EFR - Reviews of a happy side (as well)

a happy side (as well)

Fri 2nd – Sat 10th August 2013

reviews

Shirley Halse

at 09:58 on 3rd Aug 2013

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A bit of post-show Googling suggests that MoCKeD HArts started with some good ideas for a piece of theatre. The show promises to draw on real memories in order 'to show that there is a happy side (as well)' and as an audience member you’re invited to submit your own nostalgic gems before it all kicks off. They even dabble with some audio/visual elements, which prove that these stories are in fact the real deal: 100% genuine.

However, the problem seems to arise from the fact that there are just so many of these memories that they seem to crush the plot beneath their sheer weight. Anna may have lost the power of speech due to her grief, but the plan seems to be to chat her into talking. The sense of being disconnected and confused by the plethora of mini experiences is added to by the constant fluidity of the characters. The actors opted for equality at the expense of comprehensibility, choosing to switch all the characters between them. This was a tremendous struggle to keep track of, although I’m still not 100% sure if there was a track to keep at all – admittedly, it’s not easy to make so many disparate stories fit seamlessly together.

The constant exchange of characters was not an entire negative - it gave the actors a chance to display their theatrical versatility. All four presented a variety of characters convincingly; a young child at a sleepover, a jovial and loving father, and pregnant mother being some of the most memorable. However, I still have very little clue as to who the characters were, apart from perhaps a handful who appeared to be a loosely recurring family. And of course the writer (whoever it was always held a notepad).

One point I felt they were trying to convey was that ‘memories are integral building blocks of who and how we are’; sadly this idea didn’t follow through into well-developed and grounded characters. Instead, it was just a re-enactment of a variety of people and recollections, some of which were funny but few of which endured long enough to begin to care about.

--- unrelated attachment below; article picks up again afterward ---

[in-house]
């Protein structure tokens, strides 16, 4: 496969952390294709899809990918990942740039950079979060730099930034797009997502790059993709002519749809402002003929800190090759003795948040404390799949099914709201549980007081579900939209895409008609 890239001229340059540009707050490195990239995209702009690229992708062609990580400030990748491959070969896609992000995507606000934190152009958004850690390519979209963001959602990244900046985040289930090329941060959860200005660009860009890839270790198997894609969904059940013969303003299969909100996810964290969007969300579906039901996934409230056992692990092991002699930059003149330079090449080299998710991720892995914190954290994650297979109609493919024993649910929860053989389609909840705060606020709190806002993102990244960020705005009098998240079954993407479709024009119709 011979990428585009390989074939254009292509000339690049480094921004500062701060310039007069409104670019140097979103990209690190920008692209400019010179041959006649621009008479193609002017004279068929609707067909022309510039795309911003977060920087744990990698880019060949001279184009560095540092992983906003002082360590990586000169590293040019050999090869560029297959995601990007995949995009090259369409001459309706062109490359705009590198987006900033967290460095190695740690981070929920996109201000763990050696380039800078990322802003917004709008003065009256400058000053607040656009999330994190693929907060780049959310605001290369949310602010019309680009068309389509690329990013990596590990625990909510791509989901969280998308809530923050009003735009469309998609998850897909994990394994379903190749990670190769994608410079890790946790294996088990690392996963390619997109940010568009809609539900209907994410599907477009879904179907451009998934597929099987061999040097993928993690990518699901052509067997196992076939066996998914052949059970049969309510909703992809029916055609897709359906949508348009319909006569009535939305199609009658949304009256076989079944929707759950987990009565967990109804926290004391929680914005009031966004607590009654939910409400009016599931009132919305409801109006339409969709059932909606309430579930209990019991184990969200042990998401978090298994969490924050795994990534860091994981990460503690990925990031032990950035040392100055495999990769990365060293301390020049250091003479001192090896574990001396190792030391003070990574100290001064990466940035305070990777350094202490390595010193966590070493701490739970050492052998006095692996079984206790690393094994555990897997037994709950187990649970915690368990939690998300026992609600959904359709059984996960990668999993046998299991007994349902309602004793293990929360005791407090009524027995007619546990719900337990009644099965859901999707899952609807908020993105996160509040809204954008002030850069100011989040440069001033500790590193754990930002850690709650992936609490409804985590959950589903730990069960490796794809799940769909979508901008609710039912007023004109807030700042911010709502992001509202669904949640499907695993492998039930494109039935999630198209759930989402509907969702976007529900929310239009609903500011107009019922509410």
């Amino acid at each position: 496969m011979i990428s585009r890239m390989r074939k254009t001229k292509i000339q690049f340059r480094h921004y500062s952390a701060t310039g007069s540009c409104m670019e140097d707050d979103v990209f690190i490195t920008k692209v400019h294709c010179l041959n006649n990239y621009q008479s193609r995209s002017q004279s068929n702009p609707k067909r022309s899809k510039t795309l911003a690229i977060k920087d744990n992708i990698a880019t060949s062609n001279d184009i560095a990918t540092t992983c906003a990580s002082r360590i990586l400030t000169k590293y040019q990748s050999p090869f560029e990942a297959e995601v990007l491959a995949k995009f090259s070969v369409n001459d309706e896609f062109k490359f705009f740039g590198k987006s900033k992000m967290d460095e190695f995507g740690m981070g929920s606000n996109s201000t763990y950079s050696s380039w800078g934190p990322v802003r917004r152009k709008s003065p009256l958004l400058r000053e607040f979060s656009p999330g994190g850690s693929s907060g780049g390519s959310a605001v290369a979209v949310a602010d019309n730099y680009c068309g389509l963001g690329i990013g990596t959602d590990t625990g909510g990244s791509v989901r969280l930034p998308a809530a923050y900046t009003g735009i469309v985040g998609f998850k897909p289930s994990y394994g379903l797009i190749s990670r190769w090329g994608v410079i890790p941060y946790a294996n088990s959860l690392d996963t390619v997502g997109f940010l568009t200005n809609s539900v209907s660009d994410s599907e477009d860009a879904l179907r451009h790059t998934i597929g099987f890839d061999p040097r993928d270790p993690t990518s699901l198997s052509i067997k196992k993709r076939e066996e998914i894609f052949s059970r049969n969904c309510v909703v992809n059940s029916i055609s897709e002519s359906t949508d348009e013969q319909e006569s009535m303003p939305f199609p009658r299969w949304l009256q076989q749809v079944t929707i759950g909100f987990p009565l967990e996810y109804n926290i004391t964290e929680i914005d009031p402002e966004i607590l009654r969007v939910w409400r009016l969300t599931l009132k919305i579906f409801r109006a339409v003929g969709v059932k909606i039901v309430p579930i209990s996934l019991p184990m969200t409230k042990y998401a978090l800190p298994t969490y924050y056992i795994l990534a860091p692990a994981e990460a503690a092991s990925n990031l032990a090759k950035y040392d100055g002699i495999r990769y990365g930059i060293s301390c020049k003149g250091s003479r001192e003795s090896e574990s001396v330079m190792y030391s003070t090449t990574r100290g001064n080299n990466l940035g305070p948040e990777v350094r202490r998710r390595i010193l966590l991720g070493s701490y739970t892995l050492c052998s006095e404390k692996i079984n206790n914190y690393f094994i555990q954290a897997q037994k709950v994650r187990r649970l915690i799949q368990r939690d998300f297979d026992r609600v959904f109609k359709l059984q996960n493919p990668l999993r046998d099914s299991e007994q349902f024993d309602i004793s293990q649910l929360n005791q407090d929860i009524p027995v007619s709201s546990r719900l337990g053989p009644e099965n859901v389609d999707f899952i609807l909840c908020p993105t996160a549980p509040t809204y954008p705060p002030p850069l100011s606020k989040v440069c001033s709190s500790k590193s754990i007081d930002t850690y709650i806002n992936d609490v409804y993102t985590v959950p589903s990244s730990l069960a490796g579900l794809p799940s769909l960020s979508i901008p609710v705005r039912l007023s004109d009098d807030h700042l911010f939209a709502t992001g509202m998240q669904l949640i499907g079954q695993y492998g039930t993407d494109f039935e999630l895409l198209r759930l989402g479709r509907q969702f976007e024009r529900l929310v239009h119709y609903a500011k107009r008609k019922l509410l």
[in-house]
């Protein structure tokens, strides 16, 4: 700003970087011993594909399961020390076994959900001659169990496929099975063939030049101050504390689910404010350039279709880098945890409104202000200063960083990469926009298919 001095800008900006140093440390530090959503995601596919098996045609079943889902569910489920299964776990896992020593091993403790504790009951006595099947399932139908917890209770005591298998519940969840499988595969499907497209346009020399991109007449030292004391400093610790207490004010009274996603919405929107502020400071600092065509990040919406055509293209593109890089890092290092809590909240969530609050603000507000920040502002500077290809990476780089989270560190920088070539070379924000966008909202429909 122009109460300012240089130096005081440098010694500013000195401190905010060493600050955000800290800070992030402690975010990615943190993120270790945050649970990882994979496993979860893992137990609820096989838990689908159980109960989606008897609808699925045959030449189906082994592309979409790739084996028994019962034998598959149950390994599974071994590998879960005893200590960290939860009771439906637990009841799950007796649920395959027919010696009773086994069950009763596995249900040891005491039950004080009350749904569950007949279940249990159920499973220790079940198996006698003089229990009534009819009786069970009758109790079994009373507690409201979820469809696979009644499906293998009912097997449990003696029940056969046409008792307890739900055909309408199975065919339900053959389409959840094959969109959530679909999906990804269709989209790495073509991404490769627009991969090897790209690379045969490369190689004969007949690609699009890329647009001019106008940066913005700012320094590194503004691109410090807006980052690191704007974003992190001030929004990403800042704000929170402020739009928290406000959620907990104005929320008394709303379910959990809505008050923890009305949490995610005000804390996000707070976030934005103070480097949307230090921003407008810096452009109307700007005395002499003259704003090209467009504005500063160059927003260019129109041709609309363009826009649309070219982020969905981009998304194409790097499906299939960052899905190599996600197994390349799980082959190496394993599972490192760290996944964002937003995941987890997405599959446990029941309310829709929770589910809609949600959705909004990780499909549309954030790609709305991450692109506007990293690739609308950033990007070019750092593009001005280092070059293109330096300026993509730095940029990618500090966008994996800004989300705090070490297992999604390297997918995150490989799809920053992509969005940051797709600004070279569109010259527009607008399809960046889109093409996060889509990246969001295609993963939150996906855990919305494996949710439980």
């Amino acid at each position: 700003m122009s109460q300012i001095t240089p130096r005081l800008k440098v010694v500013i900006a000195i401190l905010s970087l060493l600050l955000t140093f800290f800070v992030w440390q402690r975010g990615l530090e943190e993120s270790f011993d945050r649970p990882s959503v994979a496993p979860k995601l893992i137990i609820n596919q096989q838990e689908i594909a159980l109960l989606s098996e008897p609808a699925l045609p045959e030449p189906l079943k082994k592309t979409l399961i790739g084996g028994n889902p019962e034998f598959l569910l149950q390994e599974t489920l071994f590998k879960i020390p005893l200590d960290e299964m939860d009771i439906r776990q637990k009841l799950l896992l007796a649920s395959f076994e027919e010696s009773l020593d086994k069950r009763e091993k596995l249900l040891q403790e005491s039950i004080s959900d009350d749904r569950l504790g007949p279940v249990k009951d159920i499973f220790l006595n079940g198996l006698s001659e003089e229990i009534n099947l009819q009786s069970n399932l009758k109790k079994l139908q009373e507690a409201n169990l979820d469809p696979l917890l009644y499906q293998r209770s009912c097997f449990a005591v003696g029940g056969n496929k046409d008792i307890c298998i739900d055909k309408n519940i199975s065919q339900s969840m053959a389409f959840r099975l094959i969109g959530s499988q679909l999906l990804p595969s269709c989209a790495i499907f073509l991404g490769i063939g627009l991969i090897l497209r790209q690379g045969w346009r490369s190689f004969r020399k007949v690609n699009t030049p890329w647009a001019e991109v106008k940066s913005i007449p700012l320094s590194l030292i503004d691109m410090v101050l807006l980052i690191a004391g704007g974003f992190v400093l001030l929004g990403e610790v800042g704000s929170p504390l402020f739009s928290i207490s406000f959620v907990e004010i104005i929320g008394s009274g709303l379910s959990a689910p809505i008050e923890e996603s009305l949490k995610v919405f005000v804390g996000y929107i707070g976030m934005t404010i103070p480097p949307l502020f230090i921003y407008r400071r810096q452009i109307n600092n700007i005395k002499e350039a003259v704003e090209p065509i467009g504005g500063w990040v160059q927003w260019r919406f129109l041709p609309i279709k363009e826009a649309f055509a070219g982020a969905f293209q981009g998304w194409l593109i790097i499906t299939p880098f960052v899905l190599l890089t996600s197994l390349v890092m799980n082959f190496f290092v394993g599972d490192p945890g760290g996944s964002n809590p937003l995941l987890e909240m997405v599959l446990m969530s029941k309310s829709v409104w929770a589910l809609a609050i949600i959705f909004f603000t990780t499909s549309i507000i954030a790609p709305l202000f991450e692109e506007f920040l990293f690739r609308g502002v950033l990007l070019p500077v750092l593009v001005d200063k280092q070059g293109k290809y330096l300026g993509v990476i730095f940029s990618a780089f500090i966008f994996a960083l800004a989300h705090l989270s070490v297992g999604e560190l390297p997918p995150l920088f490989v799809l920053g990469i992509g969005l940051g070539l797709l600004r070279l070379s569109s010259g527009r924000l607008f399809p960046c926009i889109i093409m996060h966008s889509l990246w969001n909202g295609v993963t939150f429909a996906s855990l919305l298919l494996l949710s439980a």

The championing of the ordinary is a noble task, but it is also a hard one. This show struggled with such an overdose of speaking and memories and character-swapping that my immediate reaction was confusion. More than twelve hours later I still haven’t really worked out what exactly was going on.

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Florence Strickland

at 09:58 on 3rd Aug 2013

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MoCKeD HArts productions staged the idea of memories being able to construct who we are. Indeed it was the memories themselves, jumbled together, that were the foundation for the structure of this play. Despite the thoughts that the production sparked, the way in which they were put together unfortunately did not match up. The mess of our minds was being conveyed, yet a more coherent structure was needed to fully demonstrate this original, and interesting, concept.

Liane Grant, also directing the show, displayed the most prowess in the constant change from character to character. Her acting was more naturalised than some of the impersonations demonstrated bythe other actors. However, Molly Earles, Dodona White and Kalea Williams did demonstrate moments of individual promise. In the confusion of the play’s structure, flashes of talent were lost to the next memory being discovered. Many moments seemed incomplete so individual scenes were not fully executed. One idea simply fell into another. There were only glimpses of the meaning of so many memories in their relation to the overall plot. The use of audience participation – we were asked to submit our own memories - only seemed to confuse the play further. On-the-spot improvisation was the last thing the actors needed in the whirling dervish they were already involved in.

The set complimented the personal premise of the play. White kites were stitched onto the black backdrop. A visual montage of the memories being described was projected onto it. Crates with various objects that could be of sentimental value were dotted around. Features of the production like these presented the evident care that motivated the cast and production team. Perhaps rather than trying to bring in as much as possible an argument could be made for drawing out the most significant memories and allowing them more space to breathe.

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